Xbox One Without Kinect: Microsoft Confirms Console's GPU Power Boost Is Due To Removal Of Motion-Sensing Peripheral
News broke yesterday on Twitter via Xbox head Phil Spencer that the new Xbox One development kits would boast greater GPU bandwidth, leading to a more powerful console.
What Spencer didn't say was where this increased power would be coming from, though it was widely speculated to be freed up by the no-longer-mandatory Kinect. That was confirmed today by Eurogamer, who asked a Microsoft representative if the extra power came from the removal of the motion-tracking peripheral.
"Yes, the additional resources allow access to up to 10 per cent additional GPU performance," Microsoft said. "We're committed to giving developers new tools and flexibility to make their Xbox One games even better by giving them the option to use the GPU reserve in whatever way is best for them and their games."
The main question is whether or not the extra power will lead to more 1080p, 60fps games on Xbox One, something the console struggles with compared to the PlayStation 4--particularly noticeable for multiplatform titles. Increased fidelity is not a guarantee, however, and Microsoft says it's up to each developer how the extra power is used.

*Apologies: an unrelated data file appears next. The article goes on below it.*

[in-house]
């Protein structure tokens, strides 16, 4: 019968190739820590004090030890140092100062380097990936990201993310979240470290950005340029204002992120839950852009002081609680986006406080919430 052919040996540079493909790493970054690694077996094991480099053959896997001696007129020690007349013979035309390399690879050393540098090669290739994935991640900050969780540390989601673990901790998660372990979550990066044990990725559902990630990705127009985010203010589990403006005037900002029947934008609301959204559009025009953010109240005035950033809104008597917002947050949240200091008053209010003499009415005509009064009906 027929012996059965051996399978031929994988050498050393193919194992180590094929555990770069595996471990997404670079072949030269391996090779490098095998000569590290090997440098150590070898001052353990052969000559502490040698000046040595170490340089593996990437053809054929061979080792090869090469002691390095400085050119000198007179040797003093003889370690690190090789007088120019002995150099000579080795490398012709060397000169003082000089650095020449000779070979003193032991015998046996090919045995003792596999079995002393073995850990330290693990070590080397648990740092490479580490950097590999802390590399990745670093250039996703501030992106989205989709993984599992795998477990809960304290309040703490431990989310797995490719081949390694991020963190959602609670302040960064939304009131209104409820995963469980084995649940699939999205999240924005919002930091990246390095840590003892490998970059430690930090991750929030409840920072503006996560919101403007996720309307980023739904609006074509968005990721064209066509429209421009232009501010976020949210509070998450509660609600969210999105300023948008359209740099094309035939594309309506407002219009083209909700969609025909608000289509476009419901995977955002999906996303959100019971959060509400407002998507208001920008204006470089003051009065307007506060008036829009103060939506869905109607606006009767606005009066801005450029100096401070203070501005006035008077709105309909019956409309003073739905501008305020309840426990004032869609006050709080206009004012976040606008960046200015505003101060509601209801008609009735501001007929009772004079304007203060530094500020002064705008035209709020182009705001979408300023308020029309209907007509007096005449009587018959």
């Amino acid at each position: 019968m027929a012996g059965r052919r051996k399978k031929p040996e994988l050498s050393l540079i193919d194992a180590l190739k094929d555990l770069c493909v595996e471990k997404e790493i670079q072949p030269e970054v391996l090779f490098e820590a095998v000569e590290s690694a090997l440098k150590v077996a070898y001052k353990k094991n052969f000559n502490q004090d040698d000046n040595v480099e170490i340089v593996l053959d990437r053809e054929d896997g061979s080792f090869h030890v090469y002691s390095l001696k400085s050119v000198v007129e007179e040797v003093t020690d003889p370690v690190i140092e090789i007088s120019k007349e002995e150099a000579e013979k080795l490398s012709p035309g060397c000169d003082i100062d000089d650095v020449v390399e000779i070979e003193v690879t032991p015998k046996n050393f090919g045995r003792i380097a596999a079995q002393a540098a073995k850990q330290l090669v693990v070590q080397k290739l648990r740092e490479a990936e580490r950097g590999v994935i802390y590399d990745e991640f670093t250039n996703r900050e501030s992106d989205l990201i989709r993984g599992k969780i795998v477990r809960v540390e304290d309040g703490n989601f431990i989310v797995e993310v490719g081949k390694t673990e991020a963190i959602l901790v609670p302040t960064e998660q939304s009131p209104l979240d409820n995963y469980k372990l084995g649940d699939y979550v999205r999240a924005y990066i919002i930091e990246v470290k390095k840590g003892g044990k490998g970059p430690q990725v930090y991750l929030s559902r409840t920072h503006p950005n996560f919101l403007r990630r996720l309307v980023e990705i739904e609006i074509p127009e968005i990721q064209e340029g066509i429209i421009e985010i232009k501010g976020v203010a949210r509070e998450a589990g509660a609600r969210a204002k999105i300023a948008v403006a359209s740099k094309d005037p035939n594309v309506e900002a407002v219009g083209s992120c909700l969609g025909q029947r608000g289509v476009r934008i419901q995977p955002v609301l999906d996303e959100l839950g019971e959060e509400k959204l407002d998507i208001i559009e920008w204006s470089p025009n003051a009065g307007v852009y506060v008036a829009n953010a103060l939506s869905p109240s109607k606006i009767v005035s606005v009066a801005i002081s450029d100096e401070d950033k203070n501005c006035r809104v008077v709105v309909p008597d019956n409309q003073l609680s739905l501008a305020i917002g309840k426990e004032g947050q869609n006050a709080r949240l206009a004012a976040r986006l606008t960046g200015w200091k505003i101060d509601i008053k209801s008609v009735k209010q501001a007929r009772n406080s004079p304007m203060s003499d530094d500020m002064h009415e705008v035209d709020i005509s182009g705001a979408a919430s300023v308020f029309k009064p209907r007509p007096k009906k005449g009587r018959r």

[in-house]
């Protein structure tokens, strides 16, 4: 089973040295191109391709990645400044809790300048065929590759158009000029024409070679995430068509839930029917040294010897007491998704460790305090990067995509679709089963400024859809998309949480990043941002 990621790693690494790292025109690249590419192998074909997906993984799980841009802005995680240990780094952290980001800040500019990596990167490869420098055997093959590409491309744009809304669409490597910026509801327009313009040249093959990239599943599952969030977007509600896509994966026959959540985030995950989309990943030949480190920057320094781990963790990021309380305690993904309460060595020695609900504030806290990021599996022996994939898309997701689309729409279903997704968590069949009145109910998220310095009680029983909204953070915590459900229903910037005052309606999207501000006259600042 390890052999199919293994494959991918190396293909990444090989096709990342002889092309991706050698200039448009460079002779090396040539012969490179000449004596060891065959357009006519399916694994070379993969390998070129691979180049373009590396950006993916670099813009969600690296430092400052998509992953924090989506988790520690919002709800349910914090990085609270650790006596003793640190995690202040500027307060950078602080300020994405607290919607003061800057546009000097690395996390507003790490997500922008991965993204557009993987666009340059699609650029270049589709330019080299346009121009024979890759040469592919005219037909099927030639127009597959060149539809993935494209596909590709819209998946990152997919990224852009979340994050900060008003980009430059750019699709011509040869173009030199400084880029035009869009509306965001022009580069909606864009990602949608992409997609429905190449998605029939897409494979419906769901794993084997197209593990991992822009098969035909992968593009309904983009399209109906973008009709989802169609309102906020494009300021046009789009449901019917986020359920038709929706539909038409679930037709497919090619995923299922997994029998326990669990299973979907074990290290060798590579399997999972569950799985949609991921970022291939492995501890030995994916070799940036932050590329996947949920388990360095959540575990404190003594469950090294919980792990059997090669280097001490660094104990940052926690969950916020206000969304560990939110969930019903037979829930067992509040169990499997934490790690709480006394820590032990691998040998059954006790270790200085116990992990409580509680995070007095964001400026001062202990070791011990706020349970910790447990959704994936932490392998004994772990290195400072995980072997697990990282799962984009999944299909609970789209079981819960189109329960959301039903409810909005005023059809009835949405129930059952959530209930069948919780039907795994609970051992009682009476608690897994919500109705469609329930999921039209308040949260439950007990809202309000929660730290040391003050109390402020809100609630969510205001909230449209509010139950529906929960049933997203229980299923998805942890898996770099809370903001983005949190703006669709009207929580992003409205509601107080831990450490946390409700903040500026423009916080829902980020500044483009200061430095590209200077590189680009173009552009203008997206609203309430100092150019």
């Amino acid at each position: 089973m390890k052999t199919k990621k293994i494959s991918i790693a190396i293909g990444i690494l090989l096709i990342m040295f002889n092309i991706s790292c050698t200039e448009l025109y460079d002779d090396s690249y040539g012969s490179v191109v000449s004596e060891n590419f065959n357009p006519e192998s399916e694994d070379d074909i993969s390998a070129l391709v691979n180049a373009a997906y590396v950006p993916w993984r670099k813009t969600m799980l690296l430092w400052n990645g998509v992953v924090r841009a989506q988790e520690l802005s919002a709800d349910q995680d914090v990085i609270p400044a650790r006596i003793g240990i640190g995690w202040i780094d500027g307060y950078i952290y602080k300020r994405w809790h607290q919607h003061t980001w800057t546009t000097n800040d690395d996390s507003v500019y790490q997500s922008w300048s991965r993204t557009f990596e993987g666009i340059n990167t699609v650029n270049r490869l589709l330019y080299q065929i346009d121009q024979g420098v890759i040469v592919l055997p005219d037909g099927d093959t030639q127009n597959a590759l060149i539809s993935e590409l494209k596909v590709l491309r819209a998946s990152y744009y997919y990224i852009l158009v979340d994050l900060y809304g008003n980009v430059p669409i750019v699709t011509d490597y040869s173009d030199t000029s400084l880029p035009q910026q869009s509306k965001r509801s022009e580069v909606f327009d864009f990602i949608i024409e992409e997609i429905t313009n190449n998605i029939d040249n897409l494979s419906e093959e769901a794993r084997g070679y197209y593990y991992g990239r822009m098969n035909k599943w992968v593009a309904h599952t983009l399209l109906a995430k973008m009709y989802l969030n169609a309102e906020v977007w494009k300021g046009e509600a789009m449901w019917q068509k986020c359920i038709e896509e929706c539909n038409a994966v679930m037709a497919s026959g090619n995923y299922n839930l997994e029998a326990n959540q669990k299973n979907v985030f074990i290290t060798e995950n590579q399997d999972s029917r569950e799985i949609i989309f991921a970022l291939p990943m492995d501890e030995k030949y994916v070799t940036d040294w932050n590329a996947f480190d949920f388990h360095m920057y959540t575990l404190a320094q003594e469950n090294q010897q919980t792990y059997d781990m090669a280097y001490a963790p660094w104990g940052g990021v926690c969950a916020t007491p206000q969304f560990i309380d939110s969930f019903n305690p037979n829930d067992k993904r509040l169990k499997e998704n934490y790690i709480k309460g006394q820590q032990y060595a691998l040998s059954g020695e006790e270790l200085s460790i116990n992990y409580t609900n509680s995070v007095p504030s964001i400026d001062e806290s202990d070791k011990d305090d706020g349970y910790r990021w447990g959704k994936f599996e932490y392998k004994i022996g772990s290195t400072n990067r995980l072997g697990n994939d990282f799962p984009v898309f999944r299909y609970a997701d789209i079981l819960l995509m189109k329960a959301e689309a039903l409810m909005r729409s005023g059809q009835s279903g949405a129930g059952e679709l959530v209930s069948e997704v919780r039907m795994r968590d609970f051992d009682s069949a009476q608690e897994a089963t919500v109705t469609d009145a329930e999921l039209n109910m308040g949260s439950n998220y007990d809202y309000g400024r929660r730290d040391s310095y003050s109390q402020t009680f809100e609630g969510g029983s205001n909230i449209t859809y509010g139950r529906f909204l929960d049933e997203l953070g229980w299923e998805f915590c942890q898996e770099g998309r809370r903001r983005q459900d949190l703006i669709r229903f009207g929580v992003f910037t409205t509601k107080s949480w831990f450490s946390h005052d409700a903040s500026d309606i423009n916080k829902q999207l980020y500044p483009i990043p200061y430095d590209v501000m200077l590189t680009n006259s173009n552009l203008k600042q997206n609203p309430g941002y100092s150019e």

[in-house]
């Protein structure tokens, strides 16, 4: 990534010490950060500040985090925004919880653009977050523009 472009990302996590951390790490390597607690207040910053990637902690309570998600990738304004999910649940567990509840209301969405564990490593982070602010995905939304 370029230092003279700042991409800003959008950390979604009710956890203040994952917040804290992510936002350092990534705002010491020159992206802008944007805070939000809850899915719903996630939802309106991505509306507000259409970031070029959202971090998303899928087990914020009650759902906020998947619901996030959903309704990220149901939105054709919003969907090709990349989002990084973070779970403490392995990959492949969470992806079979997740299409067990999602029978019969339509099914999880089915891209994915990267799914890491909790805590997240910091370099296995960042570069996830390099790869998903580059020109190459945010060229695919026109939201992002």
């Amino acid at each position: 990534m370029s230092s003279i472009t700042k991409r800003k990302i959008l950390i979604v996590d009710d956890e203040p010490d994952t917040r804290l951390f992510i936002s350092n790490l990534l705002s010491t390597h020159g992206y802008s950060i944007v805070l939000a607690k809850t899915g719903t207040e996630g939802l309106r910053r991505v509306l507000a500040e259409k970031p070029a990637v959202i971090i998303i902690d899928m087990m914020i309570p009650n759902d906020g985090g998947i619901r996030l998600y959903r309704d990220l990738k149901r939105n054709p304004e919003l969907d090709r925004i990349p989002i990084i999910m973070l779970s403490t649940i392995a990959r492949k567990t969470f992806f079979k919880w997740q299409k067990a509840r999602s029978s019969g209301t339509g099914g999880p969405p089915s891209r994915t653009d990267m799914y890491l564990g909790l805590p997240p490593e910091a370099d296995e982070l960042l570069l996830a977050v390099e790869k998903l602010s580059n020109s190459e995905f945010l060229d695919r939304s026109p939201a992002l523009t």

"Xbox One games look beautiful and have rich gameplay and platform features. How developers choose to access the extra GPU performance for their games will be up to them. We have started working with a number of developers on how they can best take advantage of these changes. We will have more to share in the future."
Eurogamer also shares the following statement Microsoft concluded with, explaining their dev kits in general:
"Just as we're committed to making ongoing system updates for our fans to enjoy new features of Xbox One, we're also committed to giving developers new tools and flexibility to make their Xbox One games even better. In June we're releasing a new SDK making it possible for developers to access additional GPU resources previously reserved for Kinect and system functions. The team is continually calibrating the system to determine how we can give developers more capabilities.
"With this SDK, we will include new options for how developers can use the system reserve as well as more flexibility in our natural user interface reserve (voice and gesture). We'll continue to work closely with developers to help them bring great games to Xbox One."
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